Numerous road closures and detours, around Rhode Island & Florida Avenues — which we have had to contend with for several years (and for some years to come) — are a result of civically engaged residents who persisted. And, until last week, the flood mitigation efforts seemed to be working. I do wonder if someone forgot to flip a switch that would divert and store deluge-level rainwater, as this multi-million dollar project is supposed to do. I also wonder if the debris from streets that haven’t been cleaned for months, just clogged the sewer systems. I recall seeing past hurricane preparation, which included deploying city sewer “vacuums”. Hopefully the city will look into more preventative measures. Otherwise, the millions being invested into solutions is more money down the overflowing drains.
Yes, Virginia, disasters happen beyond the DMV
We just commemorated 9/11 in a whole new way, this year, due to another disaster that could have been tackled with better planning. The tragedies that took place on 9/11 changed air security for ever.
Disasters (natural and man-made) happen. none of us are exempt. The impact of the event may be most evident at the epicenter, but many more will feel the ripple. The east coast sky is hazy from the fires out west, for example. Droughts & floods in one place can impact food access & food prices elsewhere. The murder of one person can spark protests & policy changes elsewhere. A virus can change the world. No place is exempt when disasters strike. If you’re wise, you will pay attention to what’s happening elsewhere — and extend the compsssion you would want others to extend to you, when you’re in need.
Do Your Duty
In order for disasters (man-made & natural) to be effectively addressed and, hopefully, mitigated, the people need honesty from those who are elected to do the work. We need leaders with foresight and a willingness to learn from — not ignore — the past. We need a leader FIRST-cheer later. It’s up to the people (Us) to exercise intellect (or google) and the civic engagement part of our brains to get smarter. Voting smart won’t stop many of these crises immediately, but, it will get people in position to make better decisions for our future — and with our sustained guidance. We must hold electeds and ourselves accountable at all times. Imagine where our environment might be if a previous generation had listened to environmentalists. Imagine where we might be with “race relations” had we listened to and applied the recommendations of leaders of the past.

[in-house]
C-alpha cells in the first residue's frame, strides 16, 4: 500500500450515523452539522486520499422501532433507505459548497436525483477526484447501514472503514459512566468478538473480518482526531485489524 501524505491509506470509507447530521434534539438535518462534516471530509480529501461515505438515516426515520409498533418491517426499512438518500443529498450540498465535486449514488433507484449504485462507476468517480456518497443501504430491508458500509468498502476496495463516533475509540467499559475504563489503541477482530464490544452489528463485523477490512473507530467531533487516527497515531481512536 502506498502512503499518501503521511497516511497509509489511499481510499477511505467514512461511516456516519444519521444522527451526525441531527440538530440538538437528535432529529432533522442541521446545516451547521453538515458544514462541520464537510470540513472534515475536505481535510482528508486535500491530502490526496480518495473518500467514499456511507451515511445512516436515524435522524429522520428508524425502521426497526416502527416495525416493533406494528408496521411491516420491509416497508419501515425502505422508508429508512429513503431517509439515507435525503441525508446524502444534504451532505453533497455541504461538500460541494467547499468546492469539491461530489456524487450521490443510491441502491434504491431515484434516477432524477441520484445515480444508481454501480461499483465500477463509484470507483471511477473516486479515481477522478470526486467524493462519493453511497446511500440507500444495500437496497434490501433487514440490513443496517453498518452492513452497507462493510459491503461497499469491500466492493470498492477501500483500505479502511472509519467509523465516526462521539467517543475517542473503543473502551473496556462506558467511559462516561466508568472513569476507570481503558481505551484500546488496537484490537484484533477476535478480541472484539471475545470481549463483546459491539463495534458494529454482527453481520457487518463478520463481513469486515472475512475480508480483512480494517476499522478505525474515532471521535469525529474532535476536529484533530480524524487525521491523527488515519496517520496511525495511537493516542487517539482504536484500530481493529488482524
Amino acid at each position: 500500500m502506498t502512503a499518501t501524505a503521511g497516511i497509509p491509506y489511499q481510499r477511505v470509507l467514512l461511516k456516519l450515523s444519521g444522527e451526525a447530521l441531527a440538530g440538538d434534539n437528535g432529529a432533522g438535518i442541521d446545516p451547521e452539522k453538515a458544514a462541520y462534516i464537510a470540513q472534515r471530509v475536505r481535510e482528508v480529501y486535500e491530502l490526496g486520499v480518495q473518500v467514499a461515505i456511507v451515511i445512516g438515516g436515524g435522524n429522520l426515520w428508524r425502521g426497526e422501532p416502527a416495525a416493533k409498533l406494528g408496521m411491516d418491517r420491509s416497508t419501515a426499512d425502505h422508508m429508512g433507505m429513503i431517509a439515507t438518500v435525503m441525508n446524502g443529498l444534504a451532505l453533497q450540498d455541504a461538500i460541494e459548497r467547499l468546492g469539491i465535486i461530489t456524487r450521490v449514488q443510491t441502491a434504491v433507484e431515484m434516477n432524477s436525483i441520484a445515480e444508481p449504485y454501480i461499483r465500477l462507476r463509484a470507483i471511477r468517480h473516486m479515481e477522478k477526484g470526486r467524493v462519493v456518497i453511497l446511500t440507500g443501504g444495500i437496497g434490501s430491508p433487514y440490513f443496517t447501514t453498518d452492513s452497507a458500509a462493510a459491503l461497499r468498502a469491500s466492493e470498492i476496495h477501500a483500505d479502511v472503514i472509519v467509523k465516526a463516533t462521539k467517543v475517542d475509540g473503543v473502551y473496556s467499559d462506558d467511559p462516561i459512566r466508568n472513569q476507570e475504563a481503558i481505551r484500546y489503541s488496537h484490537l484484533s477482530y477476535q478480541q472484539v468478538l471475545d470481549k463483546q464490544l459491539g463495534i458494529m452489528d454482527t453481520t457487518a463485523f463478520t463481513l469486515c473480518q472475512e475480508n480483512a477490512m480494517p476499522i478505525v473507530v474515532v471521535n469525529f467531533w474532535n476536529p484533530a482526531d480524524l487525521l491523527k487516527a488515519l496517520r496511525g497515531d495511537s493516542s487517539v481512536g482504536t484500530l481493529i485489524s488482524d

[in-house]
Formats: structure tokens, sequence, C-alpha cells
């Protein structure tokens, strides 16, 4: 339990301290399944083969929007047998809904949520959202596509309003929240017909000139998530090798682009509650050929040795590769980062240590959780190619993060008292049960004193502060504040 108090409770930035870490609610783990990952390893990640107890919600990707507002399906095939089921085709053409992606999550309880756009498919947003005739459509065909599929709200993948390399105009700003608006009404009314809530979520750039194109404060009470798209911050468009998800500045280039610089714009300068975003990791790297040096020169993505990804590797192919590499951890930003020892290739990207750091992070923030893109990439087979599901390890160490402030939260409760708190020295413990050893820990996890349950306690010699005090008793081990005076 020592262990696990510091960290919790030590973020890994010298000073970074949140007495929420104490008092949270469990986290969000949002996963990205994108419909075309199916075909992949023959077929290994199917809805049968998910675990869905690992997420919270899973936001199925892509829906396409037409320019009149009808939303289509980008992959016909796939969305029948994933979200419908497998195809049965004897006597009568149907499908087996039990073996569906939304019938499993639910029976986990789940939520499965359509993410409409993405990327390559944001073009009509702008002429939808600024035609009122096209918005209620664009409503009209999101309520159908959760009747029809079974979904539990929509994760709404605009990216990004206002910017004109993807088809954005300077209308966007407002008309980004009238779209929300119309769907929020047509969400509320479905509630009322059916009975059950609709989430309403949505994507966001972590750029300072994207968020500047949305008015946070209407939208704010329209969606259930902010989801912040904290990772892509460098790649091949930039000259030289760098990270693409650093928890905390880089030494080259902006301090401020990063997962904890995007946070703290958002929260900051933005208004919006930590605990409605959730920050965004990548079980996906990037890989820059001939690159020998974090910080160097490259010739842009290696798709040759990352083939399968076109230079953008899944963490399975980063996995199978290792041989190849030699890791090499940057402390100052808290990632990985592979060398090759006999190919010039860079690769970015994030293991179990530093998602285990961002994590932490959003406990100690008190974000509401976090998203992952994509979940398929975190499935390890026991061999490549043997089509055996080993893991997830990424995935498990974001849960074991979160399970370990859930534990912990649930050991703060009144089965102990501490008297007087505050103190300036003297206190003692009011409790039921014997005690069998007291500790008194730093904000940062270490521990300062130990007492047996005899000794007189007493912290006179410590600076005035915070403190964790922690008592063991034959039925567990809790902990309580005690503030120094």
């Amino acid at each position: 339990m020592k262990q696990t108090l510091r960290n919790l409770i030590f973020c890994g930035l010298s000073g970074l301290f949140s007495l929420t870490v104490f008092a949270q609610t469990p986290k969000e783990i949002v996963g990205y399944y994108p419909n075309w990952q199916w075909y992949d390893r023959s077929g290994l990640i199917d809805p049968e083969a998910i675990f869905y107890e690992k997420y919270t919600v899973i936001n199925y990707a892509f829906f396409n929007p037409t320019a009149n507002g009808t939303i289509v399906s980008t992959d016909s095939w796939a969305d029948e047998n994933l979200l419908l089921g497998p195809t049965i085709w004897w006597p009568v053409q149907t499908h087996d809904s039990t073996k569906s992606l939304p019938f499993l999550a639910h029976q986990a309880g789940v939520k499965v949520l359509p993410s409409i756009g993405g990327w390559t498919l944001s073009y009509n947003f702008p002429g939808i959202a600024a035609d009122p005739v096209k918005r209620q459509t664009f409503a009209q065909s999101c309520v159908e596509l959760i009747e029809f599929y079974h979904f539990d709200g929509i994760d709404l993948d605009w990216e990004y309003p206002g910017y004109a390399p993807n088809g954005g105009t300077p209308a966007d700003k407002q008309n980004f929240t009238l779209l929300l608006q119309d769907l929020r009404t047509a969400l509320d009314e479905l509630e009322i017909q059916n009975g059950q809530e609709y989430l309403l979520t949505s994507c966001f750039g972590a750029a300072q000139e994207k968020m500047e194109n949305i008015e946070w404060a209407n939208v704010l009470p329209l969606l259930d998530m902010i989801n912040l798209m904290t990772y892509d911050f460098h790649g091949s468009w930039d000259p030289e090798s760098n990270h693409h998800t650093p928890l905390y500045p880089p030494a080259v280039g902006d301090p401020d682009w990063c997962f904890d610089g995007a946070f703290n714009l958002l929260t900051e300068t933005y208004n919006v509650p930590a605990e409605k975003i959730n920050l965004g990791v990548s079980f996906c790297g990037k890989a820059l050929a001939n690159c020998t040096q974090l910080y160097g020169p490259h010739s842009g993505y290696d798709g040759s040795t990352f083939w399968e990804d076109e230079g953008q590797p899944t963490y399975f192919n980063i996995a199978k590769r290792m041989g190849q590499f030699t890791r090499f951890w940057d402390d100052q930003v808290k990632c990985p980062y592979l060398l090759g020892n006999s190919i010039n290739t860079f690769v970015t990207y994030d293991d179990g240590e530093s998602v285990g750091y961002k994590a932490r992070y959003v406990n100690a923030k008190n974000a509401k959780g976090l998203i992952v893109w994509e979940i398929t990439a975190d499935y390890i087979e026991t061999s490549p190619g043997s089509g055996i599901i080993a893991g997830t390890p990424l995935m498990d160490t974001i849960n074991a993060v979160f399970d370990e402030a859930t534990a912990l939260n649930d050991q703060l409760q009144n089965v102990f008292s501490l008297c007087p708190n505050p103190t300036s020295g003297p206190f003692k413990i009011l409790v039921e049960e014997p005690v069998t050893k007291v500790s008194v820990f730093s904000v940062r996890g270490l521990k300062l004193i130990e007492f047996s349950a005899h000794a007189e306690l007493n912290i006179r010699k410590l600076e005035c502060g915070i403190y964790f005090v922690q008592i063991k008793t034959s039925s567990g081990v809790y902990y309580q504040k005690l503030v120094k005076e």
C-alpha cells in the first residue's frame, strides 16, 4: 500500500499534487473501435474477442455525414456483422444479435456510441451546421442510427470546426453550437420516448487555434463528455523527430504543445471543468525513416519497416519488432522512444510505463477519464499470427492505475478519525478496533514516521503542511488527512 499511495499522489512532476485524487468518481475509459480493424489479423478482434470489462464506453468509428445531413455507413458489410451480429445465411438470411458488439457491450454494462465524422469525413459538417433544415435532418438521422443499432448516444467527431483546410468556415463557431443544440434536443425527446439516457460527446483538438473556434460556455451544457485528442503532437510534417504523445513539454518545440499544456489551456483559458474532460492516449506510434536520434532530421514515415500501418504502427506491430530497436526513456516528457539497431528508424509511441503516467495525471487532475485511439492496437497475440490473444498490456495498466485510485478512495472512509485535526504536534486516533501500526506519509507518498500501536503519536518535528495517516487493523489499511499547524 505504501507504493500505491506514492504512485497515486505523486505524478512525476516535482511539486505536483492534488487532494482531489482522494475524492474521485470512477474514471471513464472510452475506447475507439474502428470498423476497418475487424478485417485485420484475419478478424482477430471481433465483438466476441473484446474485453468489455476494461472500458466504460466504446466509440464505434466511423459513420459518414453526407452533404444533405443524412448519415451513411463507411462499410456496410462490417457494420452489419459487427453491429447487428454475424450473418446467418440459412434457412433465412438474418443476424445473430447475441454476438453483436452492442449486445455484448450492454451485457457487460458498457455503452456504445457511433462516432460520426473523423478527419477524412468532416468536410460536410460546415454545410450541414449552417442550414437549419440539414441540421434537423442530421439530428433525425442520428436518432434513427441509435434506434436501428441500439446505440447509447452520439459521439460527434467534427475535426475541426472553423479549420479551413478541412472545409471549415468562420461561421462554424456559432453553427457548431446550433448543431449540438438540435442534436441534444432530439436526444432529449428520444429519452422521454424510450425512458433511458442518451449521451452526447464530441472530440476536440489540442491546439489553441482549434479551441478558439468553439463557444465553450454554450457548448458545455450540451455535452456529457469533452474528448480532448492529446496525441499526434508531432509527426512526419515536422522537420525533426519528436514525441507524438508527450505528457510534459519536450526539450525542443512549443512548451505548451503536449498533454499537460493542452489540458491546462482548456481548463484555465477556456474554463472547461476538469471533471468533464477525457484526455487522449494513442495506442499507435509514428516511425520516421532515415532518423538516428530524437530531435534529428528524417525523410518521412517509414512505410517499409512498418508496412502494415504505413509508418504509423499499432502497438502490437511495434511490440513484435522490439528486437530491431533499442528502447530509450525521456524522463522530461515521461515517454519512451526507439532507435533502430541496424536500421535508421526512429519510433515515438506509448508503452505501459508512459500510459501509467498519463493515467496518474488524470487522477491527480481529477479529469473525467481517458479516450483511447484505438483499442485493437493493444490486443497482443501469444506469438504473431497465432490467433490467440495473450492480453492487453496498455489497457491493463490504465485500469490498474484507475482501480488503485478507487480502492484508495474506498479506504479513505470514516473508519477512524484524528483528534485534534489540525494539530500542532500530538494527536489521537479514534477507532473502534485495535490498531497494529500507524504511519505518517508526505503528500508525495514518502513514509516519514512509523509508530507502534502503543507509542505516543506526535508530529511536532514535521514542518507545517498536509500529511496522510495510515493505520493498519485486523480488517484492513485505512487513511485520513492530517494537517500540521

Forewarned is Forearmed
We have history books, government records, family members, neighbors and elders that tell us about past floods, racial unrest, storms, earthquakes (I can tell you about this one), pandemics & fires. Plants, insects, animals are known to adapt and evolve. As a “designated” higher being, we should be better equipped to handle the issues that confront us — none of them are new. We say we love our children, yet, we let inept politicians put them in harms way. We say we believe in making the future better, while letting government run amok. We claim we are the smartest generation to date, while millions are content with being lied to daily. Actions speak louder than words & claims.